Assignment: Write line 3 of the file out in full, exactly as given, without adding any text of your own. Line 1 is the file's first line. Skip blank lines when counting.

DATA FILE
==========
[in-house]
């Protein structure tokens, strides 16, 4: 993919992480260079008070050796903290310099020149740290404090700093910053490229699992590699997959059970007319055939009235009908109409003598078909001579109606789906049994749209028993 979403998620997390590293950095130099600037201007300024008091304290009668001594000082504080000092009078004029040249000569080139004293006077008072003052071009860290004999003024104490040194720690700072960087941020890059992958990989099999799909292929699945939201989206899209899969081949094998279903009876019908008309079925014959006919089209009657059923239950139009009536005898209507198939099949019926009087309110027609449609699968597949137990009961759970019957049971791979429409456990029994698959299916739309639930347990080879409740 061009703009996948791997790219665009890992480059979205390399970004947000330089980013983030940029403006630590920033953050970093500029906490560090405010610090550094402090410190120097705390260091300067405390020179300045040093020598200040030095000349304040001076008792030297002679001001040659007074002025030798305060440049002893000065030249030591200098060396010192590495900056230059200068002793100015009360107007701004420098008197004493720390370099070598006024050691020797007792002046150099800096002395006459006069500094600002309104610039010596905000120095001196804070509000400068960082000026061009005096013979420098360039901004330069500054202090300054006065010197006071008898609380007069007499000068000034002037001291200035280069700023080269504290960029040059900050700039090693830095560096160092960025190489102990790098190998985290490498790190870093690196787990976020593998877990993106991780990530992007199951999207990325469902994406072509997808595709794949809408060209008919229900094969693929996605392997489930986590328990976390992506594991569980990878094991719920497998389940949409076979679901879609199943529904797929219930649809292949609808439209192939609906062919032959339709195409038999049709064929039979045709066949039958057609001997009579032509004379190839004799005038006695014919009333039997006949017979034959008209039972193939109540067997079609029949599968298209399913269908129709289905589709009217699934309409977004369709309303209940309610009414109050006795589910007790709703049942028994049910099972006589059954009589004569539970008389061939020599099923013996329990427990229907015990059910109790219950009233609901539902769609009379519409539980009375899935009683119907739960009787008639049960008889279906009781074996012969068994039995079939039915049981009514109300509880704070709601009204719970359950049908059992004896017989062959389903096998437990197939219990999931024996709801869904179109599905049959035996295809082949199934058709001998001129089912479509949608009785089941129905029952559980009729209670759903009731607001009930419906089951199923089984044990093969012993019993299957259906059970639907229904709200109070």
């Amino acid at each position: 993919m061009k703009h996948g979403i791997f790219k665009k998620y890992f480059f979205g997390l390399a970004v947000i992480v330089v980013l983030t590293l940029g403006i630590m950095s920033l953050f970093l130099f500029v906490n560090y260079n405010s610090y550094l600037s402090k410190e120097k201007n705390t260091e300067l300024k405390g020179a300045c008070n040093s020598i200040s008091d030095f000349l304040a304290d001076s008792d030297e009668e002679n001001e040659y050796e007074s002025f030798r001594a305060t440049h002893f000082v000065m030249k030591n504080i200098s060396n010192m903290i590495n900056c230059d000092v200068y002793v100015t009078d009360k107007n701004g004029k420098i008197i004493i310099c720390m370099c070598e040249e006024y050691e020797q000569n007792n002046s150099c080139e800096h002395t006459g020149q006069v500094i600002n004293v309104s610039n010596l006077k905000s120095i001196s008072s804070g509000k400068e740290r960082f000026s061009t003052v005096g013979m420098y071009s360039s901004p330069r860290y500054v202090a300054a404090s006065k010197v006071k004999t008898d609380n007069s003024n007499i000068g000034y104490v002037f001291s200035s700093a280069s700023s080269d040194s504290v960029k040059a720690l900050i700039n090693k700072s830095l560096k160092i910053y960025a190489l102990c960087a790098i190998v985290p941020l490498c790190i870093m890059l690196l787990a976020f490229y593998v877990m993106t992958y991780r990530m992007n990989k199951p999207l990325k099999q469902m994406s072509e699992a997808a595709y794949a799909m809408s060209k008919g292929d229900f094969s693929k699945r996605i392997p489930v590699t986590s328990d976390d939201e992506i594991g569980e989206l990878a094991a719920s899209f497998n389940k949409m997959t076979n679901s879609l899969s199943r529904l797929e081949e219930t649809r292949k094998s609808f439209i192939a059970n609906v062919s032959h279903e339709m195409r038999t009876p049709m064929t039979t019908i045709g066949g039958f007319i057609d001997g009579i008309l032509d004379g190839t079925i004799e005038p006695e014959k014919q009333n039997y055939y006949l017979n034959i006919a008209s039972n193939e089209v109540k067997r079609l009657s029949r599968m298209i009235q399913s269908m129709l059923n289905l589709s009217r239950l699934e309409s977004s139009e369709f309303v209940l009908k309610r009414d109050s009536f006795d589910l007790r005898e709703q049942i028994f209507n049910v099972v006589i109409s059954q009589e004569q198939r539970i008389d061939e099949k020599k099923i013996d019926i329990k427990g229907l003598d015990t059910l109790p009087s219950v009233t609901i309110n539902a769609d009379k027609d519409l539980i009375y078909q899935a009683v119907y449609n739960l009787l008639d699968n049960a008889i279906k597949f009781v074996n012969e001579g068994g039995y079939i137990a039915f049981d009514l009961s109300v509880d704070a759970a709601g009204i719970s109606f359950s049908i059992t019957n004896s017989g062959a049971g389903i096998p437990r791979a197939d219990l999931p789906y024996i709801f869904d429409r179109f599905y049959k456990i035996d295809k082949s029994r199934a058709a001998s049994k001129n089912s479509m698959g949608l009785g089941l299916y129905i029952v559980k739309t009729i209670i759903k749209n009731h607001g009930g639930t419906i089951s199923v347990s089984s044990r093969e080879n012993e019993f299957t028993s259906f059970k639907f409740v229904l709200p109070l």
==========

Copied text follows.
């Amino acid at each position: 993919m061009k703009h996948g979403i791997f790219k665009k998620y890992f480059f979205g997390l390399a970004v947000i992480v330089v980013l983030t590293l940029g403006i630590m950095s920033l953050f970093l130099f500029v906490n560090y260079n405010s610090y550094l600037s402090k410190e120097k201007n705390t260091e300067l300024k405390g020179a300045c008070n040093s020598i200040s008091d030095f000349l304040a304290d001076s008792d030297e009668e002679n001001e040659y050796e007074s002025f030798r001594a305060t440049h002893f000082v000065m030249k030591n504080i200098s060396n010192m903290i590495n900056c230059d000092v200068y002793v100015t009078d009360k107007n701004g004029k420098i008197i004493i310099c720390m370099c070598e040249e006024y050691e020797q000569n007792n002046s150099c080139e800096h002395t006459g020149q006069v500094i600002n004293v309104s610039n010596l006077k905000s120095i001196s008072s804070g509000k400068e740290r960082f000026s061009t003052v005096g013979m420098y071009s360039s901004p330069r860290y500054v202090a300054a404090s006065k010197v006071k004999t008898d609380n007069s003024n007499i000068g000034y104490v002037f001291s200035s700093a280069s700023s080269d040194s504290v960029k040059a720690l900050i700039n090693k700072s830095l560096k160092i910053y960025a190489l102990c960087a790098i190998v985290p941020l490498c790190i870093m890059l690196l787990a976020f490229y593998v877990m993106t992958y991780r990530m992007n990989k199951p999207l990325k099999q469902m994406s072509e699992a997808a595709y794949a799909m809408s060209k008919g292929d229900f094969s693929k699945r996605i392997p489930v590699t986590s328990d976390d939201e992506i594991g569980e989206l990878a094991a719920s899209f497998n389940k949409m997959t076979n679901s879609l899969s199943r529904l797929e081949e219930t649809r292949k094998s609808f439209i192939a059970n609906v062919s032959h279903e339709m195409r038999t009876p049709m064929t039979t019908i045709g066949g039958f007319i057609d001997g009579i008309l032509d004379g190839t079925i004799e005038p006695e014959k014919q009333n039997y055939y006949l017979n034959i006919a008209s039972n193939e089209v109540k067997r079609l009657s029949r599968m298209i009235q399913s269908m129709l059923n289905l589709s009217r239950l699934e309409s977004s139009e369709f309303v209940l009908k309610r009414d109050s009536f006795d589910l007790r005898e709703q049942i028994f209507n049910v099972v006589i109409s059954q009589e004569q198939r539970i008389d061939e099949k020599k099923i013996d019926i329990k427990g229907l003598d015990t059910l109790p009087s219950v009233t609901i309110n539902a769609d009379k027609d519409l539980i009375y078909q899935a009683v119907y449609n739960l009787l008639d699968n049960a008889i279906k597949f009781v074996n012969e001579g068994g039995y079939i137990a039915f049981d009514l009961s109300v509880d704070a759970a709601g009204i719970s109606f359950s049908i059992t019957n004896s017989g062959a049971g389903i096998p437990r791979a197939d219990l999931p789906y024996i709801f869904d429409r179109f599905y049959k456990i035996d295809k082949s029994r199934a058709a001998s049994k001129n089912s479509m698959g949608l009785g089941l299916y129905i029952v559980k739309t009729i209670i759903k749209n009731h607001g009930g639930t419906i089951s199923v347990s089984s044990r093969e080879n012993e019993f299957t028993s259906f059970k639907f409740v229904l709200p109070l």